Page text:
Nanotechnology Project

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Environment, Health and Safety Research

Synthesis, Characterization and Catalytic Studies of Transition Metal Carbide Nanoparticles as Environmental Nanocatalysts

Project Information

Principal InvestigatorS. Ismat Ismat Shah
InstitutionUniversity of Delaware
Project URLView
Relevance to ImplicationsSubstantial
Class of NanomaterialEngineered Nanomaterials
Impact SectorEnvironment
Broad Research Categories Generation, Dispersion, Transformation etc.
NNI identifier

Funding Information

Anticipated Total Funding$350,000.00
Annual Funding$175,000.00
Funding SourceEPA
Funding MechanismExtramural
Funding SectorGovernment
Start Year2002
Anticipated End Year2004


The future targets for the reductions of emission gases from automobile exhaust are very demanding. For example, the 2004 Ultra Low Emission Vehicle (ULEV) Act requires that the level of NOx must be reduced to 0.05 g/mile, i.e., one quarter of the currently allowed value. The current catalytic converter technology is incapable of achieving such goals without increasing the amount of Pt-group precious metals to levels at which the converters might become prohibitively expensive. The objective of this proposal is to carry out an investigation into the synthesis, characterization and application of nanoparticles of transition metal carbides and oxycarbides as replacement for Pt-group metals (Ru, Rh, Ir, Pd and Pt). The choice of materials is based on recent results that show strong similarities in the catalytic properties between transition metal carbides and the more expensive Pt-group metals. In addition to offering a very high surface/volume ratio, nanoparticles offer the flexibility of tailoring the structure and catalytic properties the on nanometer scale.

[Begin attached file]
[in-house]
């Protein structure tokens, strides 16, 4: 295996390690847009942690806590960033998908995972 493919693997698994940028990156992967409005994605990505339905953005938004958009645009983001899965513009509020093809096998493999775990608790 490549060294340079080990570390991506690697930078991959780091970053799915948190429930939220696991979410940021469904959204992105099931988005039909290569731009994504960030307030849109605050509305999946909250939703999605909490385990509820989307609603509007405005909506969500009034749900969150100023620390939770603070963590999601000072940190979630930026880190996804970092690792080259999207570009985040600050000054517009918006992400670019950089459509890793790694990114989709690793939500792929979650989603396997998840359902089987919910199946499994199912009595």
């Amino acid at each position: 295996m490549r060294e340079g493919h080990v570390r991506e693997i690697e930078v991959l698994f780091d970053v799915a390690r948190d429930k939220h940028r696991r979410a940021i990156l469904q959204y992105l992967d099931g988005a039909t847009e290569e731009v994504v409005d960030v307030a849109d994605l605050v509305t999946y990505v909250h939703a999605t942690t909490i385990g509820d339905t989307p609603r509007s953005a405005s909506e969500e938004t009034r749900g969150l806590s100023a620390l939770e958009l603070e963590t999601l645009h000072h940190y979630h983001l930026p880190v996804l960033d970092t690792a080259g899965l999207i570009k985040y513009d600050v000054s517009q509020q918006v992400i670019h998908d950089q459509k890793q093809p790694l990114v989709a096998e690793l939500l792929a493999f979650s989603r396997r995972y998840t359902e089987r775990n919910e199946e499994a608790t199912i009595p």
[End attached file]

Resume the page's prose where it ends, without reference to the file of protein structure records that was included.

The proposal blends instrument development, synthesis, characterization and fundamental studies of catalytic processes on transition metal carbide and oxycarbide nanoparticles for exhaust gas treatment. A novel process/instrument will be developed for high rate, controlled synthesis of carbide nanoparticles. A hollow cathode cylindrical magnetron with a split cathode design will be built in order to exploit recent advances in mid-frequency reactive sputtering for this application. Molybdenum (Mo) and Tungsten (W) carbides and oxycarbides in nanoparticle form will be synthesized. We will characterize the physical and electronic properties of the nanoparticles using a synchrotron-based technique, NEXAFS, at Brookhaven National Laboratory (BNL). We will investigate the chemical and catalytic properties towards the decomposition of NO using several surface techniques including Temperature Programmed Desorption (TPD), Auger Electron Spectroscopy (AES) and NEXAFS.

Expected Results:

Based on our preliminary results on the bulk transition metal carbides and oxycarbides, it is expected that the nanoparticles of these compounds will show activities suitable for use in increasingly demanding environmental remediation applications, in particular in the reduction of nitric oxides. Such alternates to the traditional Pt-group catalysts will be extremely economical and will make further reductions in the exhaust gas levels possible in the future.